With the Olympic Games just days away, warnings about water quality continue.

A Brazilian virologist says there are dangerously high levels of viruses in the water set aside for international competition.

Some of the bugs can cause stomach and respiratory illnesses, heart and brain inflammation, and other risky conditions.

Despite efforts to clean it, viral readings in the Marina da Gloria bay have increased in the last 12 months.

Athletes have been advised to try not to open their mouths if they find themselves in the water when competing in sports such as sailing, rowing and canoeing.

“It should be better,” says Dr David Zee, professor of oceanography at Rio de Janeiro State University.

The lagoon hosting rowing events has levels of adenovirus 2.5 billion times higher than the safe standard for Australian drinking water.

About 51 per cent of sewage flowing into Rio’s main bay remains untreated.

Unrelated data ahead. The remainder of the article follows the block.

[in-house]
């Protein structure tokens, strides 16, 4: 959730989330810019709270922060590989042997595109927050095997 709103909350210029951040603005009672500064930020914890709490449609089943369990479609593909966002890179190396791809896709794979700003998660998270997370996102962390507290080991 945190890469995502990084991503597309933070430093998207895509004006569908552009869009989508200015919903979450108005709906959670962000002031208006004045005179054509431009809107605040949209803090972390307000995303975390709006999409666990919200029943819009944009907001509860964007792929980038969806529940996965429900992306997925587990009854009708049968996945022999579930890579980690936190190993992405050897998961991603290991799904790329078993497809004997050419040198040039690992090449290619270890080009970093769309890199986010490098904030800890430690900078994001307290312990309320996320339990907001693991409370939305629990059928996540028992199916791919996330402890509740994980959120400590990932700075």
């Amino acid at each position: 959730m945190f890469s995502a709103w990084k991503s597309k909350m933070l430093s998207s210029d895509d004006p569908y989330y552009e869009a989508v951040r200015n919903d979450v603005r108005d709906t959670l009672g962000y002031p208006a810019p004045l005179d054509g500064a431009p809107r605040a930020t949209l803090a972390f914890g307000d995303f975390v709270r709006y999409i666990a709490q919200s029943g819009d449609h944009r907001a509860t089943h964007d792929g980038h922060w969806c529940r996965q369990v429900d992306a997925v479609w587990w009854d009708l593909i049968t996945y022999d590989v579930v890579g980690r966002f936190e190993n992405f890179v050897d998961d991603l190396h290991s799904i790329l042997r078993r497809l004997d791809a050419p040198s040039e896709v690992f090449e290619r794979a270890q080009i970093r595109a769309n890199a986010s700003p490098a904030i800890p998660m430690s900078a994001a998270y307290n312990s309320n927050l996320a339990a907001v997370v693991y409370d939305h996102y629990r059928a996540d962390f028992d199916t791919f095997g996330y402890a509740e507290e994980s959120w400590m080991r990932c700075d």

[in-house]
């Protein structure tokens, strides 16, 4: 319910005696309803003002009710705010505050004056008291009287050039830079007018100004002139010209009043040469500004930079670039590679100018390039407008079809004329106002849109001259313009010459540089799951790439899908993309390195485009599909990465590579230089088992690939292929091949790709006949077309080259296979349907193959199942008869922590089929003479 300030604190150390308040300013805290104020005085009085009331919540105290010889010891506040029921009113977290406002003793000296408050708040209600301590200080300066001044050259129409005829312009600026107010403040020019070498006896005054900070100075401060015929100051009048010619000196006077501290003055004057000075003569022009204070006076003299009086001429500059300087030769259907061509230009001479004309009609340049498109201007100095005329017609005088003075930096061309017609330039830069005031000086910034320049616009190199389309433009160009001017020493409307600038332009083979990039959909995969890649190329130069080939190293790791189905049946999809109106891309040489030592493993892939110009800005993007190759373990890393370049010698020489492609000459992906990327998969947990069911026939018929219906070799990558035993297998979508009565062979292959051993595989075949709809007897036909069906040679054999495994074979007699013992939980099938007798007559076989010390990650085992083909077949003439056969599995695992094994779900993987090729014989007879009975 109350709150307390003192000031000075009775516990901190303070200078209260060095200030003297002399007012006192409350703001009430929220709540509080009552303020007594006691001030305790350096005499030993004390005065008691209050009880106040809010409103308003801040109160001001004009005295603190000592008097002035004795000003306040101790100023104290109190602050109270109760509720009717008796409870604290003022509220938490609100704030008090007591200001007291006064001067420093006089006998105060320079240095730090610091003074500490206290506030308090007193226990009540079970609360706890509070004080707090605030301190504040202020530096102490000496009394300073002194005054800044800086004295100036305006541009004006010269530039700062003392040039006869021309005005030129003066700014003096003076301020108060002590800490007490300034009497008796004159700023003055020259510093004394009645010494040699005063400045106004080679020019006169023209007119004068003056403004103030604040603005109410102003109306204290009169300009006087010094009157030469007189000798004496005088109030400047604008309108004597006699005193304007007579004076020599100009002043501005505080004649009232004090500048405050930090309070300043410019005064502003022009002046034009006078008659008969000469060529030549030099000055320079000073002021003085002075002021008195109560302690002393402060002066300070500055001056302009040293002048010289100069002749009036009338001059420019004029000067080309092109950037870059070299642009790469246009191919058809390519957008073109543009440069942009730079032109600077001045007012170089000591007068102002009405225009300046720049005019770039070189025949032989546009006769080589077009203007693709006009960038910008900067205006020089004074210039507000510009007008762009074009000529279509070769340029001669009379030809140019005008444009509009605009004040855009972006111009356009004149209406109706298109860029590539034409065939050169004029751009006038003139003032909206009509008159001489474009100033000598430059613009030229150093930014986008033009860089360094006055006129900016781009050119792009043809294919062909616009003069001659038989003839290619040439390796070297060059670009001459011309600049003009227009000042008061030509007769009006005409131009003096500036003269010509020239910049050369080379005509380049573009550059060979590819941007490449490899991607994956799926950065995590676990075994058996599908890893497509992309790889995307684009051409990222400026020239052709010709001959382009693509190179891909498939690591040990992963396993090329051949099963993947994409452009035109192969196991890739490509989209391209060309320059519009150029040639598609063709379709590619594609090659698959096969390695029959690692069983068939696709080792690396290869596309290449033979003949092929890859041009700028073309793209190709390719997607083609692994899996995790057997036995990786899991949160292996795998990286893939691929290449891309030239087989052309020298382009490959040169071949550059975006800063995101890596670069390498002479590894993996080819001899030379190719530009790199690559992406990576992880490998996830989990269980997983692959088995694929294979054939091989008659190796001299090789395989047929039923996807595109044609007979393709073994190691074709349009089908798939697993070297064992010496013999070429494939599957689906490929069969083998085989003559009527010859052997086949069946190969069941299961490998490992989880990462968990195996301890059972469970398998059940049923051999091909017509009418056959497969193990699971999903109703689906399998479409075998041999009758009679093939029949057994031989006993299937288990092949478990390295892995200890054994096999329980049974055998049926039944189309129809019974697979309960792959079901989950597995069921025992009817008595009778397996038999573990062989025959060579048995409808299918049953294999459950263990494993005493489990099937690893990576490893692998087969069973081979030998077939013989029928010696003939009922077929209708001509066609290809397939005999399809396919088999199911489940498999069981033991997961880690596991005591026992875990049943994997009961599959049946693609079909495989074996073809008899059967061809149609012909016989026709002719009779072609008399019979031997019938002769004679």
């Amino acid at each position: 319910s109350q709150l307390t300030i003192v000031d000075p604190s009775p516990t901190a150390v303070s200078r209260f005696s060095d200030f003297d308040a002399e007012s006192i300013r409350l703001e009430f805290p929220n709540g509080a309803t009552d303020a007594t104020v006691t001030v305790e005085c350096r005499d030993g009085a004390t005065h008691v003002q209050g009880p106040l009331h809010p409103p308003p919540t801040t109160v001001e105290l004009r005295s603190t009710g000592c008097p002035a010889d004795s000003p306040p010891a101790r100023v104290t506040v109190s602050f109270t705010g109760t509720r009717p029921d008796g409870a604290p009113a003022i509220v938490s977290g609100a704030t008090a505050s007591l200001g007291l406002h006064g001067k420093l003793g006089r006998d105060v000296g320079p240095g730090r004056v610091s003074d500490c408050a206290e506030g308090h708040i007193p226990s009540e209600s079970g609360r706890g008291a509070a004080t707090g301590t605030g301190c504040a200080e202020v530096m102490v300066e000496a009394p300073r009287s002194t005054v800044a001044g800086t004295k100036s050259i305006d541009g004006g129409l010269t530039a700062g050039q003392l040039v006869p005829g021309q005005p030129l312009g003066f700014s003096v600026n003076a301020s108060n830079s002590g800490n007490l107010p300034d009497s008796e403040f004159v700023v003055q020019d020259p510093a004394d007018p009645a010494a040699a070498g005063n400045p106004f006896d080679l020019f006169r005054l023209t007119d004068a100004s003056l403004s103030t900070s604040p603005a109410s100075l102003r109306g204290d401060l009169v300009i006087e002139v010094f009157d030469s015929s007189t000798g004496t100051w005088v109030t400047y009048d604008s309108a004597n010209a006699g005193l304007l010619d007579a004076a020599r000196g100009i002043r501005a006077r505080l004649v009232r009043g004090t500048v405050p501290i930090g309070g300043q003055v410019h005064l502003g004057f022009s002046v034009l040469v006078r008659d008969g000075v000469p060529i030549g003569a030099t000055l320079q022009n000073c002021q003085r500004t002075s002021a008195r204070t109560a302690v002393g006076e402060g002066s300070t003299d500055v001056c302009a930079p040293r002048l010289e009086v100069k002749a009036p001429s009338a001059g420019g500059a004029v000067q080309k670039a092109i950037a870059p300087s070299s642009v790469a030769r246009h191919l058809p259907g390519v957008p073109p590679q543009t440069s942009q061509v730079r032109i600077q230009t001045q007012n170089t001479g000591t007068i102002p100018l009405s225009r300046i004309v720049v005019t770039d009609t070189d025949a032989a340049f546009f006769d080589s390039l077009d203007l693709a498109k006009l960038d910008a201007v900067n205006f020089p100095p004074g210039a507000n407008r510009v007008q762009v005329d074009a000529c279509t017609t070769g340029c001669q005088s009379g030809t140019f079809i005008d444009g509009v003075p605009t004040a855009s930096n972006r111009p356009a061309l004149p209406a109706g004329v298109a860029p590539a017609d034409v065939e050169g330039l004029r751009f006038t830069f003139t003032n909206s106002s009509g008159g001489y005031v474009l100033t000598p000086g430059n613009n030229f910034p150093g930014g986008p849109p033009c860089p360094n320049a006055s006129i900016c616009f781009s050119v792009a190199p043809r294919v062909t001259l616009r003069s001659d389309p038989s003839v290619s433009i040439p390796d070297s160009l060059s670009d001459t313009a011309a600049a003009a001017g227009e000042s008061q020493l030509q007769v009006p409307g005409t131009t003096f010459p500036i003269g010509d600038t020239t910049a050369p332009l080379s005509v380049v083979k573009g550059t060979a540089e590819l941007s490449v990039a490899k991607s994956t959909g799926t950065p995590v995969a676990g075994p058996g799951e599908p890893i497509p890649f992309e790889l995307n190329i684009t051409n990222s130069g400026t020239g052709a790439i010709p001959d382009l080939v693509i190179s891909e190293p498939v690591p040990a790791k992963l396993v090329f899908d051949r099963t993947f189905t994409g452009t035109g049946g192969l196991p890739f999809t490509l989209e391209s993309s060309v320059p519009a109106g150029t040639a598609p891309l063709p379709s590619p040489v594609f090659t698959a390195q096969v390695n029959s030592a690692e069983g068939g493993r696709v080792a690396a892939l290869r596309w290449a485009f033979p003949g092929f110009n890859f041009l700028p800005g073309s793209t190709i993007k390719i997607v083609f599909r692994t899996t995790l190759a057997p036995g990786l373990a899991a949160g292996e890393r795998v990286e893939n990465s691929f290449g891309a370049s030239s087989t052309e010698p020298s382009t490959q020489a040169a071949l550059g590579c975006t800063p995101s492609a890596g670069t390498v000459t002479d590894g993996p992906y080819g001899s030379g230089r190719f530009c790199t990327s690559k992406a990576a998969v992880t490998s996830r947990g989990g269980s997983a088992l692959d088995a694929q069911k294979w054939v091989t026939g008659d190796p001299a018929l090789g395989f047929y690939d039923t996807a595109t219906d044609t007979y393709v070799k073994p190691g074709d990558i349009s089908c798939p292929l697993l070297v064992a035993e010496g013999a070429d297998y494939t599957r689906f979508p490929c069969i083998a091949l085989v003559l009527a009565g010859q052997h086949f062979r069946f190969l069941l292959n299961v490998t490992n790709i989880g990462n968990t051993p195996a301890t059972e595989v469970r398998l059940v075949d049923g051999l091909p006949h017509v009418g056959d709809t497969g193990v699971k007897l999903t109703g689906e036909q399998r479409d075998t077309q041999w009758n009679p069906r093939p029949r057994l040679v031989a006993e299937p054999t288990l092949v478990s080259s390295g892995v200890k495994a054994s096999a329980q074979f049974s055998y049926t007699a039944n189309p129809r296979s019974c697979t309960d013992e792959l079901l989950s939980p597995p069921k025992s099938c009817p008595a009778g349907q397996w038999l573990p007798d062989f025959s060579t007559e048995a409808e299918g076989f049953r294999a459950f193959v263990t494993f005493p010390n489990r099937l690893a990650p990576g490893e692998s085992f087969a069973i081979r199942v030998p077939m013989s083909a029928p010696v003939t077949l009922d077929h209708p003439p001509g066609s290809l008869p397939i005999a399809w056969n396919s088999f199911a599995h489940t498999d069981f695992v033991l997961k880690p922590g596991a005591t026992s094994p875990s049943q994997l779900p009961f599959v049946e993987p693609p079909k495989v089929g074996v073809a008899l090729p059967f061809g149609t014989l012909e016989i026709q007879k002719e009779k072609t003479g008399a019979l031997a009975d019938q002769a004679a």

Australia's Chef de Mission Kitty Chiller says athletes are dealing with it.

“I was actually in Copa [Copacabana] last night, had dinner with the sailors at their sailing hub right opposite the venue. They're just getting on with it,” she said.

“We've had very strict health and hygiene protocols for all our water-based sports in place for several years now and the sailors really led the way with that.”

Chiller says Games organisers are still working to protect the athletes.

“They've installed new pipes to take the sewage out, they've installed the nets to collect the rubbish,” she said.

“They've got a helicopter fly over at six o'clock every morning to identify any large, floating debris.

“It's been passed by the World Health Organisation they're doing water quality tests every morning at eight different locations … we're just getting on with it now.”